Gov. Jan Brewer’s 2012 budget proposal, filled with major cuts to programs far and wide, will be painful for nearly all Arizonans, two experts on state policy and budgeting say.

Kristin Borns, Morrison Institute for Public Policy at Arizona State University
Byron Schlomach, Goldwater Institute Center for Economic Prosperity

Kristin Borns, senior policy analyst for the Morrison Institute for Public Policy at Arizona State University, and Byron Schlomach, an economist and director of the Goldwater Institute’s Center for Economic Prosperity, made their assessments in interviews in Phoenix.

“Obviously, it’s painful,” Schlomach said. “It’s very, very painful to have to tell people we are going to have to radically change how we do business in this state.”

Borns agreed: “Realistically, we have cut almost as far as we can cut. And to really position Arizona strategically … we have to make sure any cuts we make are strategic and are thoughtful.”

The two had differing assessments on the direction Brewer’s budget takes. The proposal covers what her office estimates to be a $763 million deficit for the current fiscal year, ending in June, and another $1.15 billion for the next fiscal year.

“It really is a tentative solution at best, and there’s no balance in the options,” Borns said. “It’s a cuts-based budget alone.“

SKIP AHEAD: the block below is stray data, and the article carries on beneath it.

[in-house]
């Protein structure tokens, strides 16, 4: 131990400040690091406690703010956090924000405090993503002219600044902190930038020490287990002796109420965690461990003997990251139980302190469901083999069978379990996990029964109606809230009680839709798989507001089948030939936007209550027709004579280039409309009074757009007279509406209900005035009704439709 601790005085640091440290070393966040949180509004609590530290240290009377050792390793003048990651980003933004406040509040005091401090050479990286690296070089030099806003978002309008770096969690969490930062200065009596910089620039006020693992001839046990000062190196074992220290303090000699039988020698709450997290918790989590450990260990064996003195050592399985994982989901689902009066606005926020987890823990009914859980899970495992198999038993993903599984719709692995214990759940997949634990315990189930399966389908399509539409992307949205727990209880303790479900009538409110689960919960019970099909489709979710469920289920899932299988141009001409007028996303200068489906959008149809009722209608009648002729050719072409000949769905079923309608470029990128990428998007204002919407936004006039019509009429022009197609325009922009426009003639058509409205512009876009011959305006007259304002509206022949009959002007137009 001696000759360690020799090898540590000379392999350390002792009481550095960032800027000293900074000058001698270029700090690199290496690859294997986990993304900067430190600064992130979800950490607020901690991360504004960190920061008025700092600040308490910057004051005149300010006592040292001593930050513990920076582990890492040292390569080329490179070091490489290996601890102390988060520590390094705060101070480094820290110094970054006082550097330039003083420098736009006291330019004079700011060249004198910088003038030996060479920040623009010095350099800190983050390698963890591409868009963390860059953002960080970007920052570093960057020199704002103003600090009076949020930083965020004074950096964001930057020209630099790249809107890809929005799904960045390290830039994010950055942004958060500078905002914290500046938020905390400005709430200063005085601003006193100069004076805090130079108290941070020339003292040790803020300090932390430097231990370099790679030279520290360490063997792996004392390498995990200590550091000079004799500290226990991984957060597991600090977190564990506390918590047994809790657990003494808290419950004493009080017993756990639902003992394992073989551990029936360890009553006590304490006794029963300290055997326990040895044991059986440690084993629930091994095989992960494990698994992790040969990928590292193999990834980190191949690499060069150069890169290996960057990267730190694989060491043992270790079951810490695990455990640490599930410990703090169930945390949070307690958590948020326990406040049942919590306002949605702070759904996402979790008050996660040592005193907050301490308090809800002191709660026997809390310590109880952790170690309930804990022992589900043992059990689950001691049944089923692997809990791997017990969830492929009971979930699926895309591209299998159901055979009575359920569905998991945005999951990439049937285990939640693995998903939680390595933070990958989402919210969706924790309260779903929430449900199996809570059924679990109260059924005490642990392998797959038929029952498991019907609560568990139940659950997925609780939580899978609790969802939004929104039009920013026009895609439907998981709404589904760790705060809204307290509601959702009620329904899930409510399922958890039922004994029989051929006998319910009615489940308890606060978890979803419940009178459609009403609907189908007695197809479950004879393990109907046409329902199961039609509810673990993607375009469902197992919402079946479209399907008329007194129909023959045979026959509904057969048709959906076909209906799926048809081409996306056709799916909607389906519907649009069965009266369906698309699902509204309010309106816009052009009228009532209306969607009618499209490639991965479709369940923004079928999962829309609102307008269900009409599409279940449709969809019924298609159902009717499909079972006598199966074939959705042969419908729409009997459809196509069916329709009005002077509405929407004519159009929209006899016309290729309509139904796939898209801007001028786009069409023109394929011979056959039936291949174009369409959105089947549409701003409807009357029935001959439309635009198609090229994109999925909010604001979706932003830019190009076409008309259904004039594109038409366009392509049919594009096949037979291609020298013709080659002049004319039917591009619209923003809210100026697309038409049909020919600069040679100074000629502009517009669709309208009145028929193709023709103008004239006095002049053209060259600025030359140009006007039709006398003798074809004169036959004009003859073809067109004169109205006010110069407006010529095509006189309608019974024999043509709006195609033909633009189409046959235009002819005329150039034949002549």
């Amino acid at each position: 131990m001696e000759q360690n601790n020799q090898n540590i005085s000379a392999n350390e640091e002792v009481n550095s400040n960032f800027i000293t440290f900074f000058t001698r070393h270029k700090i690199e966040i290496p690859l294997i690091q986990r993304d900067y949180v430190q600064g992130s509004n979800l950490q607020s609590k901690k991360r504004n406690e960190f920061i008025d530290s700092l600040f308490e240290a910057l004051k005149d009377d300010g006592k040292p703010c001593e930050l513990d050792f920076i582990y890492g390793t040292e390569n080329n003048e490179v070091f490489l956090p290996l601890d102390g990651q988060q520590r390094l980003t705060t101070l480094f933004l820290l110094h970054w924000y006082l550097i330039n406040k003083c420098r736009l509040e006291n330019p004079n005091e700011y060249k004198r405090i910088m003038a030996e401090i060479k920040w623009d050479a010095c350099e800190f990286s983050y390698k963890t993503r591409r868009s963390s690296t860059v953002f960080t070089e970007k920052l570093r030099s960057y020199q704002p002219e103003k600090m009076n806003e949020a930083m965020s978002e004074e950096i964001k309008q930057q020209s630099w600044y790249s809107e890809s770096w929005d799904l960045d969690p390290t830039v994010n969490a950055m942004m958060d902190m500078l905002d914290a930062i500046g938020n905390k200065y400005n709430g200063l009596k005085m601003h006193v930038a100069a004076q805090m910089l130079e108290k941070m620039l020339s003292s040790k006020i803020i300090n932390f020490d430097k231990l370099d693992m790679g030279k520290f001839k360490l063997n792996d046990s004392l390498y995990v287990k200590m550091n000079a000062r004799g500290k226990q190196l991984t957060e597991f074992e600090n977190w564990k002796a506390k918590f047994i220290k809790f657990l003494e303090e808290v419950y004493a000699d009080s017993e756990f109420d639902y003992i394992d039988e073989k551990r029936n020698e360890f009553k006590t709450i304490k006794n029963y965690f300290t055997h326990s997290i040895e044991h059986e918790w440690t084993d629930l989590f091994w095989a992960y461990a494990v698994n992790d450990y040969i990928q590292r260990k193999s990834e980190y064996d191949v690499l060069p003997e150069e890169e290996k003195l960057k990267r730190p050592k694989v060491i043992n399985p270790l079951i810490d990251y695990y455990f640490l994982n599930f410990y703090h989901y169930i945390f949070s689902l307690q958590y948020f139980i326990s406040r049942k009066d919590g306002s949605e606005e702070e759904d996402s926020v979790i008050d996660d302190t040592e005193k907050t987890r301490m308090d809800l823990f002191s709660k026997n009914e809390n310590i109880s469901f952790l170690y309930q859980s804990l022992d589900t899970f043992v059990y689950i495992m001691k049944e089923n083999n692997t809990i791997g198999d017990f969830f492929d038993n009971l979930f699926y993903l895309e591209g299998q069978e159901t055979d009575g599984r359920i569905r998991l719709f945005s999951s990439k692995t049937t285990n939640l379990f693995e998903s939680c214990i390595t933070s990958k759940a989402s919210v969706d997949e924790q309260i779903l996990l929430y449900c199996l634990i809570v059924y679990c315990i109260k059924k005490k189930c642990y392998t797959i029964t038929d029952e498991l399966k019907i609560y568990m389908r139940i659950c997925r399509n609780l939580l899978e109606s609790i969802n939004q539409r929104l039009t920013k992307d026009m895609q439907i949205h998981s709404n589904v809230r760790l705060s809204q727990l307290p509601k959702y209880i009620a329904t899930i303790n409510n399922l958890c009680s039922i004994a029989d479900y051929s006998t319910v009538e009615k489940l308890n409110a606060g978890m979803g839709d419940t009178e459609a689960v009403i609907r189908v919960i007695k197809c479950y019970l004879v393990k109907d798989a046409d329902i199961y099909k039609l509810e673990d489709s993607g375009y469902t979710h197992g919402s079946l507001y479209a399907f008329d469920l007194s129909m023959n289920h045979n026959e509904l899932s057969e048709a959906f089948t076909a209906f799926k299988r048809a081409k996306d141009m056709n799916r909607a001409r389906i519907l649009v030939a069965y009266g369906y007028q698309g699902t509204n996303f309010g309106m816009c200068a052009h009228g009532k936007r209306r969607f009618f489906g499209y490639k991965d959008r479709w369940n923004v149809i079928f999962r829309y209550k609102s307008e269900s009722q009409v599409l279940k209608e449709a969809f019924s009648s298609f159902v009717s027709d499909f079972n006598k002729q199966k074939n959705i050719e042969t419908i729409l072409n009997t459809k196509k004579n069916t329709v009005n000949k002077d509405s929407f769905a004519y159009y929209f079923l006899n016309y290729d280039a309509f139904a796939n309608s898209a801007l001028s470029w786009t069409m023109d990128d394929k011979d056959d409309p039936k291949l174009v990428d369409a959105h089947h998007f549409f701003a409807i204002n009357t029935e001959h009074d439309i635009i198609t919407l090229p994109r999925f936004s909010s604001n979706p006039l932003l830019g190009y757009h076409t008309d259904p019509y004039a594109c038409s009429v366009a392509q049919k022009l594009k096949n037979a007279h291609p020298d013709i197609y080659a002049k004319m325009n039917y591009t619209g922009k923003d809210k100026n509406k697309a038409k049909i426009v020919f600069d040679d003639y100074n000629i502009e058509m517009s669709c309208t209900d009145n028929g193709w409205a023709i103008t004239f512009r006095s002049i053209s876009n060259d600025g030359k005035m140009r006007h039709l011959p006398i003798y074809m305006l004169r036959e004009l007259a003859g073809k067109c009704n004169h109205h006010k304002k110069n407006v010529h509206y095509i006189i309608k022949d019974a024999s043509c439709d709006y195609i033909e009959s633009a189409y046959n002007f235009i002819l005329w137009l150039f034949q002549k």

“I think there are some things in it that we can commend. She’s certainly doing her best to avoid tax increases. She came out with some recommendations for restructuring taxes that are workable,” Schlomach said.

The two also disagreed over whether Brewer’s proposal deals with what is called the state’s structural deficit. That is the change over the last 15 years in the state’s tax structure, with tax rates for income and property going down steadily, without matching changes in the structures of programs and their expenses.

Historical data shows Arizona's revenues and expenditures haven't kept pace over the past three years.

Borns said she would prefer seeing more balance. “Any sort of budget solution for the long term needs to balance cuts and revenue,” she said.

Schlomach said lower tax rates are good, and he is happy to see them in Arizona. At the same time, he said the state needs an overhaul of its tax system, with the goal being lower taxes that help stimulate business growth and hence growing state revenues.

Steadily declining income taxes have compounded the imbalance between what the state takes in and what it spends.

The two agreed that Brewer’s attempt to cover nearly half of next year’s budget deficit by seeking to cut Arizona’s Medicaid health care program for the poor is a gamble.

Brewer got the Legislature to approve her asking the federal government for a waiver from rules requiring the state to keep in place its current health-care levels. Tightened eligibility rules would cut 280,000 poor adults from state-supported health care and save $542 million in the state budget.

“It’s important to know, that cut would save according to the governor’s budget about $542 million. The flip side to that is the federal government provides a match to that, and we would lose an additional $1.1 billion,” Borns said.

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